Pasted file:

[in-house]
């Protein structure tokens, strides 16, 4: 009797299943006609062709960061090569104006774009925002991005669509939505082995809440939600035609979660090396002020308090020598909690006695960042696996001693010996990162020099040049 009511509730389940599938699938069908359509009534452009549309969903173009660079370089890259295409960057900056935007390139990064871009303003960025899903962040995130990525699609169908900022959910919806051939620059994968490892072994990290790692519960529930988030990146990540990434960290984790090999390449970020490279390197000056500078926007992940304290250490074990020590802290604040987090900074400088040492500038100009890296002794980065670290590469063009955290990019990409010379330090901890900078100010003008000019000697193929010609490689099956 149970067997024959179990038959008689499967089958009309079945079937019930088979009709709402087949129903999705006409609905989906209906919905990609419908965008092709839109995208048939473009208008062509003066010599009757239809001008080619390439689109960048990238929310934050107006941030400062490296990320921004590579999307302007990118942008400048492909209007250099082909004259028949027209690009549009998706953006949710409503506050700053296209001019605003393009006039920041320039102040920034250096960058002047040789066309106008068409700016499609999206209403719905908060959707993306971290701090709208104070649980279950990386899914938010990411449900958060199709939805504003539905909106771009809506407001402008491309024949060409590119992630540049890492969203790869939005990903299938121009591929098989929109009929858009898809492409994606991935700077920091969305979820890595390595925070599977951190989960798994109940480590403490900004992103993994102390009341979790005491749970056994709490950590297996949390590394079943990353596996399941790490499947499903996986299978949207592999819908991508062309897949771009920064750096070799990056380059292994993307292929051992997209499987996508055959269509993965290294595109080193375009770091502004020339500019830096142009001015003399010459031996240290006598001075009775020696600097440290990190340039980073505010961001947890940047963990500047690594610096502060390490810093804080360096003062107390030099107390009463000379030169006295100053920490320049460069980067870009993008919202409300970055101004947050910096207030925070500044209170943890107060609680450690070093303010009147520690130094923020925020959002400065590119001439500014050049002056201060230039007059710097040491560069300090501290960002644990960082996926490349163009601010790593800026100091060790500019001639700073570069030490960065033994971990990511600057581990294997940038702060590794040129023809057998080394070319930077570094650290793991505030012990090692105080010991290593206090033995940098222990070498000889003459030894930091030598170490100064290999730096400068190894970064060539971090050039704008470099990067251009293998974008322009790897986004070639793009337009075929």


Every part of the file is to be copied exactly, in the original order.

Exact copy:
[in-house]
């Protein structure tokens, strides 16, 4: 009797299943006609062709960061090569104006774009925002991005669509939505082995809440939600035609979660090396002020308090020598909690006695960042696996001693010996990162020099040049 009511509730389940599938699938069908359509009534452009549309969903173009660079370089890259295409960057900056935007390139990064871009303003960025899903962040995130990525699609169908900022959910919806051939620059994968490892072994990290790692519960529930988030990146990540990434960290984790090999390449970020490279390197000056500078926007992940304290250490074990020590802290604040987090900074400088040492500038100009890296002794980065670290590469063009955290990019990409010379330090901890900078100010003008000019000697193929010609490689099956 149970067997024959179990038959008689499967089958009309079945079937019930088979009709709402087949129903999705006409609905989906209906919905990609419908965008092709839109995208048939473009208008062509003066010599009757239809001008080619390439689109960048990238929310934050107006941030400062490296990320921004590579999307302007990118942008400048492909209007250099082909004259028949027209690009549009998706953006949710409503506050700053296209001019605003393009006039920041320039102040920034250096960058002047040789066309106008068409700016499609999206209403719905908060959707993306971290701090709208104070649980279950990386899914938010990411449900958060199709939805504003539905909106771009809506407001402008491309024949060409590119992630540049890492969203790869939005990903299938121009591929098989929109009929858009898809492409994606991935700077920091969305979820890595390595925070599977951190989960798994109940480590403490900004992103993994102390009341979790005491749970056994709490950590297996949390590394079943990353596996399941790490499947499903996986299978949207592999819908991508062309897949771009920064750096070799990056380059292994993307292929051992997209499987996508055959269509993965290294595109080193375009770091502004020339500019830096142009001015003399010459031996240290006598001075009775020696600097440290990190340039980073505010961001947890940047963990500047690594610096502060390490810093804080360096003062107390030099107390009463000379030169006295100053920490320049460069980067870009993008919202409300970055101004947050910096207030925070500044209170943890107060609680450690070093303010009147520690130094923020925020959002400065590119001439500014050049002056201060230039007059710097040491560069300090501290960002644990960082996926490349163009601010790593800026100091060790500019001639700073570069030490960065033994971990990511600057581990294997940038702060590794040129023809057998080394070319930077570094650290793991505030012990090692105080010991290593206090033995940098222990070498000889003459030894930091030598170490100064290999730096400068190894970064060539971090050039704008470099990067251009293998974008322009790897986004070639793009337009075929």